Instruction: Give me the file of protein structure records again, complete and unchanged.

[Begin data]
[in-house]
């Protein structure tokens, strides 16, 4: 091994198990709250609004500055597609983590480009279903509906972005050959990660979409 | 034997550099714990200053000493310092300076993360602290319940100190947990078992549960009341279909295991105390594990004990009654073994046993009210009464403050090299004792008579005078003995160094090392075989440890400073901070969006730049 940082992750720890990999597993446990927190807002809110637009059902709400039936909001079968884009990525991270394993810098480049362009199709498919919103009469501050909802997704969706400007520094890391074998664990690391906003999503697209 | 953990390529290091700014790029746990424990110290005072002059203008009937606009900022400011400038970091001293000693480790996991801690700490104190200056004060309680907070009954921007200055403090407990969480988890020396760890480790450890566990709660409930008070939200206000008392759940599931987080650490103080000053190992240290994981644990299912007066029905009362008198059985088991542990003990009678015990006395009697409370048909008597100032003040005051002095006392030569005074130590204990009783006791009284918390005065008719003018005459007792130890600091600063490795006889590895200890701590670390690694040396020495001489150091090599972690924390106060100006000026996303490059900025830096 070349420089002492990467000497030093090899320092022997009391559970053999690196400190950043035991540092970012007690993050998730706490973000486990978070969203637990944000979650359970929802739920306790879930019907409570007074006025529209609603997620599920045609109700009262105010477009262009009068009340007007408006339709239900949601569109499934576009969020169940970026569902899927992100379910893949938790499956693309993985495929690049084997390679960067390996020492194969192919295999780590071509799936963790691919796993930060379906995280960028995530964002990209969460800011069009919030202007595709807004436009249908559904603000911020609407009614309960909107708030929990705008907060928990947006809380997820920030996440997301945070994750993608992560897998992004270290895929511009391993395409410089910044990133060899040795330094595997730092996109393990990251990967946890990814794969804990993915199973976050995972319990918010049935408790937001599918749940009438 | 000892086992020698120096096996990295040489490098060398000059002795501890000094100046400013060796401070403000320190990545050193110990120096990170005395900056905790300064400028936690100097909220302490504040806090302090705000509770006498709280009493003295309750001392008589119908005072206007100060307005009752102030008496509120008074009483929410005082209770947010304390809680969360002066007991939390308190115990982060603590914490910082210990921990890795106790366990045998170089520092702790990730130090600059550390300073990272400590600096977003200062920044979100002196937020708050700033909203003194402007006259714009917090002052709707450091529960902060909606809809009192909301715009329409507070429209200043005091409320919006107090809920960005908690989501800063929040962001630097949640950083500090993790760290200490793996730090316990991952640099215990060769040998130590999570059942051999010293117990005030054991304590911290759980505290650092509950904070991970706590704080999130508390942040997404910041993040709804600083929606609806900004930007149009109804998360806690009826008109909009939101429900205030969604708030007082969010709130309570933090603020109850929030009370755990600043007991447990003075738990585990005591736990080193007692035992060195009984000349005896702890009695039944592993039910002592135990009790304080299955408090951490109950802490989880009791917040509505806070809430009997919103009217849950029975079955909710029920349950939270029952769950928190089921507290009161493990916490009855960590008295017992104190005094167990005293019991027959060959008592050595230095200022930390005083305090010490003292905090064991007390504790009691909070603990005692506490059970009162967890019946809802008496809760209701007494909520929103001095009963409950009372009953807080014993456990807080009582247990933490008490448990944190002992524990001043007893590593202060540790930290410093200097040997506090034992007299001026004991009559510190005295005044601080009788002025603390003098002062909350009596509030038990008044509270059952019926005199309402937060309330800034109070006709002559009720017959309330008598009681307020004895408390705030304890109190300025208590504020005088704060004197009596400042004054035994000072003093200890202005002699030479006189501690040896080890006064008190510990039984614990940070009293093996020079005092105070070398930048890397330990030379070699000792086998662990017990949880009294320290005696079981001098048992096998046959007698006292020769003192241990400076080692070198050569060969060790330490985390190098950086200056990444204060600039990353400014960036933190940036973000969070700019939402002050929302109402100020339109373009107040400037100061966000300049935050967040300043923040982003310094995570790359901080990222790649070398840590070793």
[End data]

[in-house]
């Protein structure tokens, strides 16, 4: 091994198990709250609004500055597609983590480009279903509906972005050959990660979409 | 034997550099714990200053000493310092300076993360602290319940100190947990078992549960009341279909295991105390594990004990009654073994046993009210009464403050090299004792008579005078003995160094090392075989440890400073901070969006730049 940082992750720890990999597993446990927190807002809110637009059902709400039936909001079968884009990525991270394993810098480049362009199709498919919103009469501050909802997704969706400007520094890391074998664990690391906003999503697209 | 953990390529290091700014790029746990424990110290005072002059203008009937606009900022400011400038970091001293000693480790996991801690700490104190200056004060309680907070009954921007200055403090407990969480988890020396760890480790450890566990709660409930008070939200206000008392759940599931987080650490103080000053190992240290994981644990299912007066029905009362008198059985088991542990003990009678015990006395009697409370048909008597100032003040005051002095006392030569005074130590204990009783006791009284918390005065008719003018005459007792130890600091600063490795006889590895200890701590670390690694040396020495001489150091090599972690924390106060100006000026996303490059900025830096 070349420089002492990467000497030093090899320092022997009391559970053999690196400190950043035991540092970012007690993050998730706490973000486990978070969203637990944000979650359970929802739920306790879930019907409570007074006025529209609603997620599920045609109700009262105010477009262009009068009340007007408006339709239900949601569109499934576009969020169940970026569902899927992100379910893949938790499956693309993985495929690049084997390679960067390996020492194969192919295999780590071509799936963790691919796993930060379906995280960028995530964002990209969460800011069009919030202007595709807004436009249908559904603000911020609407009614309960909107708030929990705008907060928990947006809380997820920030996440997301945070994750993608992560897998992004270290895929511009391993395409410089910044990133060899040795330094595997730092996109393990990251990967946890990814794969804990993915199973976050995972319990918010049935408790937001599918749940009438 | 000892086992020698120096096996990295040489490098060398000059002795501890000094100046400013060796401070403000320190990545050193110990120096990170005395900056905790300064400028936690100097909220302490504040806090302090705000509770006498709280009493003295309750001392008589119908005072206007100060307005009752102030008496509120008074009483929410005082209770947010304390809680969360002066007991939390308190115990982060603590914490910082210990921990890795106790366990045998170089520092702790990730130090600059550390300073990272400590600096977003200062920044979100002196937020708050700033909203003194402007006259714009917090002052709707450091529960902060909606809809009192909301715009329409507070429209200043005091409320919006107090809920960005908690989501800063929040962001630097949640950083500090993790760290200490793996730090316990991952640099215990060769040998130590999570059942051999010293117990005030054991304590911290759980505290650092509950904070991970706590704080999130508390942040997404910041993040709804600083929606609806900004930007149009109804998360806690009826008109909009939101429900205030969604708030007082969010709130309570933090603020109850929030009370755990600043007991447990003075738990585990005591736990080193007692035992060195009984000349005896702890009695039944592993039910002592135990009790304080299955408090951490109950802490989880009791917040509505806070809430009997919103009217849950029975079955909710029920349950939270029952769950928190089921507290009161493990916490009855960590008295017992104190005094167990005293019991027959060959008592050595230095200022930390005083305090010490003292905090064991007390504790009691909070603990005692506490059970009162967890019946809802008496809760209701007494909520929103001095009963409950009372009953807080014993456990807080009582247990933490008490448990944190002992524990001043007893590593202060540790930290410093200097040997506090034992007299001026004991009559510190005295005044601080009788002025603390003098002062909350009596509030038990008044509270059952019926005199309402937060309330800034109070006709002559009720017959309330008598009681307020004895408390705030304890109190300025208590504020005088704060004197009596400042004054035994000072003093200890202005002699030479006189501690040896080890006064008190510990039984614990940070009293093996020079005092105070070398930048890397330990030379070699000792086998662990017990949880009294320290005696079981001098048992096998046959007698006292020769003192241990400076080692070198050569060969060790330490985390190098950086200056990444204060600039990353400014960036933190940036973000969070700019939402002050929302109402100020339109373009107040400037100061966000300049935050967040300043923040982003310094995570790359901080990222790649070398840590070793």